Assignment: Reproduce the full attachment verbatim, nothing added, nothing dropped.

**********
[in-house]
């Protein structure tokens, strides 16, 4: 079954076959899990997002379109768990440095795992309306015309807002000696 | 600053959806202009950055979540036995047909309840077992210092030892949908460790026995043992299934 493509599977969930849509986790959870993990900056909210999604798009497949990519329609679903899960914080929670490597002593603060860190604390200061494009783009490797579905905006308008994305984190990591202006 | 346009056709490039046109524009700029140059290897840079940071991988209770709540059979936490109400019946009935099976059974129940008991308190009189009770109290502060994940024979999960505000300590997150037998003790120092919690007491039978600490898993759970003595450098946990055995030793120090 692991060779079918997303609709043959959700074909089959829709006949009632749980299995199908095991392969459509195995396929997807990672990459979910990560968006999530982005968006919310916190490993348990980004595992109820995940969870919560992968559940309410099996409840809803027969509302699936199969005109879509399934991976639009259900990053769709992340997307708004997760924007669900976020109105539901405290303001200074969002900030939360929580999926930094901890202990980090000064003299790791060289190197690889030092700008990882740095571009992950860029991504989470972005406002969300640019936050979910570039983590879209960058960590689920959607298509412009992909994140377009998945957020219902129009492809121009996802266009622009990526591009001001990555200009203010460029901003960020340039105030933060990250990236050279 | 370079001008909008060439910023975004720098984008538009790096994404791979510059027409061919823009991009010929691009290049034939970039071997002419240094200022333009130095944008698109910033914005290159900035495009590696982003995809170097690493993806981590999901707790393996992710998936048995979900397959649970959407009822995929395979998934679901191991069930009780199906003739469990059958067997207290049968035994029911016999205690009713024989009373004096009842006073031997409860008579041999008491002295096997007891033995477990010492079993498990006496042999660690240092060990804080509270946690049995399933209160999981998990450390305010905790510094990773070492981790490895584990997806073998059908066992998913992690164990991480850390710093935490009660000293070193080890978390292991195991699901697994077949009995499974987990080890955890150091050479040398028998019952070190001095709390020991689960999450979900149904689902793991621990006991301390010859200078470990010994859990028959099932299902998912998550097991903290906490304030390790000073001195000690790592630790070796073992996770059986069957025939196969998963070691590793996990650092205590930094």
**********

[in-house]
């Protein structure tokens, strides 16, 4: 079954076959899990997002379109768990440095795992309306015309807002000696 | 600053959806202009950055979540036995047909309840077992210092030892949908460790026995043992299934 493509599977969930849509986790959870993990900056909210999604798009497949990519329609679903899960914080929670490597002593603060860190604390200061494009783009490797579905905006308008994305984190990591202006 | 346009056709490039046109524009700029140059290897840079940071991988209770709540059979936490109400019946009935099976059974129940008991308190009189009770109290502060994940024979999960505000300590997150037998003790120092919690007491039978600490898993759970003595450098946990055995030793120090 692991060779079918997303609709043959959700074909089959829709006949009632749980299995199908095991392969459509195995396929997807990672990459979910990560968006999530982005968006919310916190490993348990980004595992109820995940969870919560992968559940309410099996409840809803027969509302699936199969005109879509399934991976639009259900990053769709992340997307708004997760924007669900976020109105539901405290303001200074969002900030939360929580999926930094901890202990980090000064003299790791060289190197690889030092700008990882740095571009992950860029991504989470972005406002969300640019936050979910570039983590879209960058960590689920959607298509412009992909994140377009998945957020219902129009492809121009996802266009622009990526591009001001990555200009203010460029901003960020340039105030933060990250990236050279 | 370079001008909008060439910023975004720098984008538009790096994404791979510059027409061919823009991009010929691009290049034939970039071997002419240094200022333009130095944008698109910033914005290159900035495009590696982003995809170097690493993806981590999901707790393996992710998936048995979900397959649970959407009822995929395979998934679901191991069930009780199906003739469990059958067997207290049968035994029911016999205690009713024989009373004096009842006073031997409860008579041999008491002295096997007891033995477990010492079993498990006496042999660690240092060990804080509270946690049995399933209160999981998990450390305010905790510094990773070492981790490895584990997806073998059908066992998913992690164990991480850390710093935490009660000293070193080890978390292991195991699901697994077949009995499974987990080890955890150091050479040398028998019952070190001095709390020991689960999450979900149904689902793991621990006991301390010859200078470990010994859990028959099932299902998912998550097991903290906490304030390790000073001195000690790592630790070796073992996770059986069957025939196969998963070691590793996990650092205590930094």